As killer virus outbreaks hit unprecedented levels, nonprofit hands $37.5M to Themis to tackle Lassa/MERS vaccines
A nonprofit formed in the aftermath of the recent Ebola outbreak is handing an Austrian biotech $37.5 million to put two killer diseases on its vaccine to-do list: Lassa fever and MERS.
It’s the first deal signed since the 2017 launch of the nonprofit, which calls itself CEPI (pronounced “seppy”) – short for the Coalition for Epidemic Preparedness Innovations. The group’s goal is to build a global vaccine development fund, devoted to readying pandemic defenses during peacetime. It was formed by the governments of Norway, Germany, India, and Japan, along with the Bill and Melinda Gates Foundation, Wellcome, and the World Economic Forum.
The group hopes to raise $1 billion for the fund, which it would dole out to worthy research efforts. They’ve already raised $630 million.
This first infusion of cash is going in tranches over a five-year period to Themis Bioscience, which has a platform tech based on the measles vaccine that might be useful against multiple viruses.
These two infectious diseases are a high priority for CEPI right now, and rightly so. MERS, which hides out in camels and has been circulating the Middle East since 2012, has killed a third of the people it’s infected. And Lassa fever, endemic to the same parts of Africa recently hit by Ebola, is experiencing a period of unprecedented outbreak. Lassa fever normally has a fatality rate of 1%, but in the current Nigerian outbreak it is thought to be closer to 20%, according to the CDC.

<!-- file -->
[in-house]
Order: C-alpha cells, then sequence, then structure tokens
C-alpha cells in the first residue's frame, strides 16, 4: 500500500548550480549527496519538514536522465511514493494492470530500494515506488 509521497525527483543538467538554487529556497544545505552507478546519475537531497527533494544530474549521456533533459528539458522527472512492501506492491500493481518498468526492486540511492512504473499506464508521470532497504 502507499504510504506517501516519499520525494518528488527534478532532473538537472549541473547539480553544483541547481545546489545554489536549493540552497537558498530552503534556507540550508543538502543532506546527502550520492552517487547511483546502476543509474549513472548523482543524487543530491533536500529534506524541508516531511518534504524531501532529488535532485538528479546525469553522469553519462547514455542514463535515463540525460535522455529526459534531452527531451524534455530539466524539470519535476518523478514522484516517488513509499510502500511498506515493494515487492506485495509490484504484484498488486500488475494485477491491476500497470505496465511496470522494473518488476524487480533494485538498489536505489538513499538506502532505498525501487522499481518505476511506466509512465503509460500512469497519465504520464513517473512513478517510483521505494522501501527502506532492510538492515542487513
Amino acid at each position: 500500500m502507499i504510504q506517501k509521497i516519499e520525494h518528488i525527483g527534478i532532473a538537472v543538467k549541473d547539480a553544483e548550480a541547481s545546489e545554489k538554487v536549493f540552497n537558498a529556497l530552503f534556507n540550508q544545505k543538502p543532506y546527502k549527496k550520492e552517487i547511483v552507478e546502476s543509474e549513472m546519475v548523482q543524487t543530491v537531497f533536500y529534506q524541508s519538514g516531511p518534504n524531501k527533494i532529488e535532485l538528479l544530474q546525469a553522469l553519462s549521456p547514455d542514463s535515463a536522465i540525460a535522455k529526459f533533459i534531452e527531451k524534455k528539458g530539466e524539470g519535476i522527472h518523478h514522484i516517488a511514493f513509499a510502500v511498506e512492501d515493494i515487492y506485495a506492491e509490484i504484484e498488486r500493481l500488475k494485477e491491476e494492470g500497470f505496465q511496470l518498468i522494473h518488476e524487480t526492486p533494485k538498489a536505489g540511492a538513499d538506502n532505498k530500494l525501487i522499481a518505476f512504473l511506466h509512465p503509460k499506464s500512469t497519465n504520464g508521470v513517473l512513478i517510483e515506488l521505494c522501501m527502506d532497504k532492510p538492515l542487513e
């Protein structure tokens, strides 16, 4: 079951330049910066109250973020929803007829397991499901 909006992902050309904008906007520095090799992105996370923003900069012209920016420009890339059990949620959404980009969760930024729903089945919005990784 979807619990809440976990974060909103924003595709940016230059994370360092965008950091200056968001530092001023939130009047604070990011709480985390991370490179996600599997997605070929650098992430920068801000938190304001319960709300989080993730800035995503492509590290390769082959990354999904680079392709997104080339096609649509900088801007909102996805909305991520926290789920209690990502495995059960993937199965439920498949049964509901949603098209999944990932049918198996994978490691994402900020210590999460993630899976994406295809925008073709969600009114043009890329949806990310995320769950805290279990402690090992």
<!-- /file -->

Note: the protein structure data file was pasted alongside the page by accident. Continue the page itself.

“Establishing our partnership with Themis represents not only an important step in our journey towards tackling these diseases, but also a breakthrough in how we can partner and work with vaccine developers when traditional market incentives for development have failed,” said CEPI’s CEO Richard Hatchett.
Themis’ CEO and founder Erich Tauber tells me there’s not enough financial upside to tackling these diseases, which is why vaccines aren’t being developed.
“The outbreaks occur once every five or six years, and that’s not enough market push to get the vaccines developed,” Tauber said. “If a company like Themis went to venture capitalists and asked for investment to develop vaccines for Lassa or MERS, chances are nobody would pay us money to develop those vaccines because they are commercial risks.”
The money from CEPI will help bridge that gap. The company hopes the funds will take the company through Phase II, where development might end.
The hope, Tauber said, is to prove the vaccines efficacious in animal studies and safe in large cohorts.
“But from there, the vaccine will most likely have to be used on emergency rules,” Tauber said.
These two latest vaccine projects will be added to Themis’ portfolio, which includes an advanced program for a vaccine against chikungunya virus, a mosquito-transmitted disease that can have debilitating long-term side effects. That program is in Phase II trials in 600 patients.
With its measles virus platform, Themis is also developing vaccines against Zika, RSV, and norovirus, among other areas.
Image: Viral disease outbreak. Shutterstock